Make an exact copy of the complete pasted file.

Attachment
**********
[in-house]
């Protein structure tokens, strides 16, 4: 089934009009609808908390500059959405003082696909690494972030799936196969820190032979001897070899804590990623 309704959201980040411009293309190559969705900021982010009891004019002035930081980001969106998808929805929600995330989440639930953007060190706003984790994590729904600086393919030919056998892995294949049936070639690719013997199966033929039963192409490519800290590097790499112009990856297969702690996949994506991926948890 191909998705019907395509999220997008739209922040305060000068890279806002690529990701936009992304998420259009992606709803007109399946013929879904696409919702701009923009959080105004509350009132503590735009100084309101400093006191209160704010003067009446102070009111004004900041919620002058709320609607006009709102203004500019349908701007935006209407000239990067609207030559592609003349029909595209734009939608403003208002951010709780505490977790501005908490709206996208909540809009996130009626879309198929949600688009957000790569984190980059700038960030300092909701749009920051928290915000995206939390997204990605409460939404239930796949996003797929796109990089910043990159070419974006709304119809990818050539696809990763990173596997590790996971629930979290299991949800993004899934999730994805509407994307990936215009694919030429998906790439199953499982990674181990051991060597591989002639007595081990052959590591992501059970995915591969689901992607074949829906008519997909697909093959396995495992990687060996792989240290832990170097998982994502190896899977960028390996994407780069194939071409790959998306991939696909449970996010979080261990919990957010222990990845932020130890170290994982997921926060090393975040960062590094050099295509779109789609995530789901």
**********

[in-house]
């Protein structure tokens, strides 16, 4: 089934009009609808908390500059959405003082696909690494972030799936196969820190032979001897070899804590990623 309704959201980040411009293309190559969705900021982010009891004019002035930081980001969106998808929805929600995330989440639930953007060190706003984790994590729904600086393919030919056998892995294949049936070639690719013997199966033929039963192409490519800290590097790499112009990856297969702690996949994506991926948890 191909998705019907395509999220997008739209922040305060000068890279806002690529990701936009992304998420259009992606709803007109399946013929879904696409919702701009923009959080105004509350009132503590735009100084309101400093006191209160704010003067009446102070009111004004900041919620002058709320609607006009709102203004500019349908701007935006209407000239990067609207030559592609003349029909595209734009939608403003208002951010709780505490977790501005908490709206996208909540809009996130009626879309198929949600688009957000790569984190980059700038960030300092909701749009920051928290915000995206939390997204990605409460939404239930796949996003797929796109990089910043990159070419974006709304119809990818050539696809990763990173596997590790996971629930979290299991949800993004899934999730994805509407994307990936215009694919030429998906790439199953499982990674181990051991060597591989002639007595081990052959590591992501059970995915591969689901992607074949829906008519997909697909093959396995495992990687060996792989240290832990170097998982994502190896899977960028390996994407780069194939071409790959998306991939696909449970996010979080261990919990957010222990990845932020130890170290994982997921926060090393975040960062590094050099295509779109789609995530789901």